Financial Statement Analysis & Interpretation – [Part –I]

Financial Statement Analysis & Interpretation – [Part –I]

Financial Statement Includes:

  1. Trading & Profit & Loss Account; which gives the result of year’s working.
  2. Profit & Loss Appropriation Account; which gives details about the disposal of the retained earning.
  3. Balance Sheet; which gives the financial position of the undertaking as on the accounting date.

“The most important function of financial statements is to serve those who control and direct the business and may be answered the questions, how efficiently the capital of the business is being utilized, how well credit standards are being observed, and whether the financial condition is being improved.”
The Meaning of Analysis and Interpretation
The financial statements are of much interest to number of groups of persons. Apart from the management there are other interested parties like shareholders, debenture holders, potential investors, bankers, trade creditors and legislature.
**Interpret means to put the meaning of a statement into simple terms for the benefit of a person.
** Analysis comprise resolving the statements by breaking them into simpler statements by a process or rearranging, regrouping and the calculation of ratios, interpretation is the mental process of understanding the terms of such statements and forming opinions or inferences about the financial health, profitability, efficiency and such other aspects of the understanding.
Objectives of Analysis and Interpretation
–          To evaluate the financial health of the understanding.
–          To evaluate the earning performance of the undertaking.
–          To evaluate the ability of the undertaking to pay interest, amortized debt and other outside liability.
–          To evaluate the solvency of the undertaking. By the understating of solvency of the undertaking above points can be well understand.
–  Whether current assts are sufficient to pay off the current liabilities.
–  Proportion of liquid assets (cash and book debts) to current assets.
–  Whether the debenture holders are secured by a floating charge of the currents assets.
–  Future growth of undertaking and earning.
Example: Bankers who provide short term working capital loan and medium term credit they generally look into the following matter:
–          The purpose of loan.
–          The manner in which the borrower proposes to repay the loan.
–          The capacity of company to repay as evaluated by trends of profits.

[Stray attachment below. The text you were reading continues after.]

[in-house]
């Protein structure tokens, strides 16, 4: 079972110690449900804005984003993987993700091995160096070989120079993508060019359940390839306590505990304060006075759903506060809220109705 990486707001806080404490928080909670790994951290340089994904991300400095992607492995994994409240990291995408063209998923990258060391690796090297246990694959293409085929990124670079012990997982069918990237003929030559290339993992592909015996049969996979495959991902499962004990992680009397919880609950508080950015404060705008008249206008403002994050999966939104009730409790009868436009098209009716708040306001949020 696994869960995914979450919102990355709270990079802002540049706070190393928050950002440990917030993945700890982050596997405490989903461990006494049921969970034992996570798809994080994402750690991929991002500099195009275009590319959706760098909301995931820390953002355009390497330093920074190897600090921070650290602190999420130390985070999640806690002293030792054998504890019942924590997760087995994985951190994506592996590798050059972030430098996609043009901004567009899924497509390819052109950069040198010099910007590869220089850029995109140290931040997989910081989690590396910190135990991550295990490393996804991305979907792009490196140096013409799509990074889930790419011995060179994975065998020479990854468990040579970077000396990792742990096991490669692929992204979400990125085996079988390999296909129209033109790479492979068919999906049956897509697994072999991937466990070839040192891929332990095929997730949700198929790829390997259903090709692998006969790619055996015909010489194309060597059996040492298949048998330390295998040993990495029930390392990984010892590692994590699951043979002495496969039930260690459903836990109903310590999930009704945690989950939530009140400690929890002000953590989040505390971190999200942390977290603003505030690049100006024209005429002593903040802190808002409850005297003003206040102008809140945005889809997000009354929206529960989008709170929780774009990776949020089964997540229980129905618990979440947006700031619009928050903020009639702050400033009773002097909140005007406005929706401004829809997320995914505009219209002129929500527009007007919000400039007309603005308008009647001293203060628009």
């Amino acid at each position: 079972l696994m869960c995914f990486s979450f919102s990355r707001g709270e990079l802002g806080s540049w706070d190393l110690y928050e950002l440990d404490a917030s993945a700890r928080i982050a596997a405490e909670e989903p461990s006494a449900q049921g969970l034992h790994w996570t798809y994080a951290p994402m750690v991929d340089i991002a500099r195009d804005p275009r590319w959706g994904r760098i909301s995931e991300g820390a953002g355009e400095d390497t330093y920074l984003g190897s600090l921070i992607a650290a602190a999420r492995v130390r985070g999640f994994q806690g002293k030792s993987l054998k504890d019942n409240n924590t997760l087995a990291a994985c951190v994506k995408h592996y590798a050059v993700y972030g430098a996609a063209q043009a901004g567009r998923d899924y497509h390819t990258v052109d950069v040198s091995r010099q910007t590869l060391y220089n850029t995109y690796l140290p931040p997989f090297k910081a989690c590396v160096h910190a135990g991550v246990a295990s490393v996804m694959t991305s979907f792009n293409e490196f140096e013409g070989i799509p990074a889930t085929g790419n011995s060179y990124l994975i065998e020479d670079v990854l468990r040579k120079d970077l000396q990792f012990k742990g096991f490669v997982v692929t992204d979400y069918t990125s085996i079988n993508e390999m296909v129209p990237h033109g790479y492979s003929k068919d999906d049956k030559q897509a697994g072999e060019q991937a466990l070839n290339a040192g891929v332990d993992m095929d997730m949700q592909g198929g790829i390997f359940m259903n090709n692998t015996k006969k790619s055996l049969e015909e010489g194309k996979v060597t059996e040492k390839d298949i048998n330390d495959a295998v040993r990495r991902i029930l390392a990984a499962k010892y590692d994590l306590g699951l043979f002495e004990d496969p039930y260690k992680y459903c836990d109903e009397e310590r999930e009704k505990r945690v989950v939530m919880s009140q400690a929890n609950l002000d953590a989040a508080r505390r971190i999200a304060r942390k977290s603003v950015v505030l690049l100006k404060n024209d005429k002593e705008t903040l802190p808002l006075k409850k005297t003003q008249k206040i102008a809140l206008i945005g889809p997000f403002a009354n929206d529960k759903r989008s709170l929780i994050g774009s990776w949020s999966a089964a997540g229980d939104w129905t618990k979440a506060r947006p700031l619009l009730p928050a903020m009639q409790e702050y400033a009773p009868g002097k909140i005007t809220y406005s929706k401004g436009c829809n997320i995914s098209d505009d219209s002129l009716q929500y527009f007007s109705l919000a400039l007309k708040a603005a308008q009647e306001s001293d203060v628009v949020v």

–          Banker’s position in the event of forced liquidation.
–          The quality of management.
–          History of accounts in the history.
Types of Analysis:

  1. Trend Analysis: which is made by analyzing the financial statements over a period of years. This indicates of such variable, as sales cost of production profits, assets and liabilities. For this it is better to prepare financial statements horizontally.
  2. Structural Analysis: which is made by analysis of single set of financial statements as are prepared on a particular date. Under this analysis relationship between different accounting variables is studied as for example, the ratio of net profit on sales or the ratio of current assets over current liabilities.

Tools of Financial Analysis:

  1. Comparative Balance Sheet and Income Statements
  2. Common Size Percentage: it is used for big balance sheet when it is very difficult to understand the figures. Generally Income Statement is converted into % statement on some common base. Sales figures assumed 100 and other figures are analyzed on % of sales. In case of balance sheet total of assets and liabilities considered as 100 and all other figures are expressed as % of total.
  3. Trend Ratios
  4. Ratio Analysis:

(i)           Balance Sheet Ratio:
(a)  Current Ratio or Working Capital Ratio
(b)  Liquid Ratio or Acid Test Ratio
(c)   Proprietary Ratio
(d)  Assets Proprietorship Ratio.
(ii)          Profit & Loss Statement Ratio
(a)  Gross Profit Ratio
(b)  Operating Ratio
(c)   Expenses Ratio
(d)  Net Profit Ratio
(e)  Stock Turnover Ratio
(iii)        Balance Sheet and Profit & Loss Statement Ratio
(a)  Return on total resources
(b)  Return on Own Funds
(c)   Turnover of Fixed Assets
(d)  Turnover of Debenture
(e)  Earning Per Share

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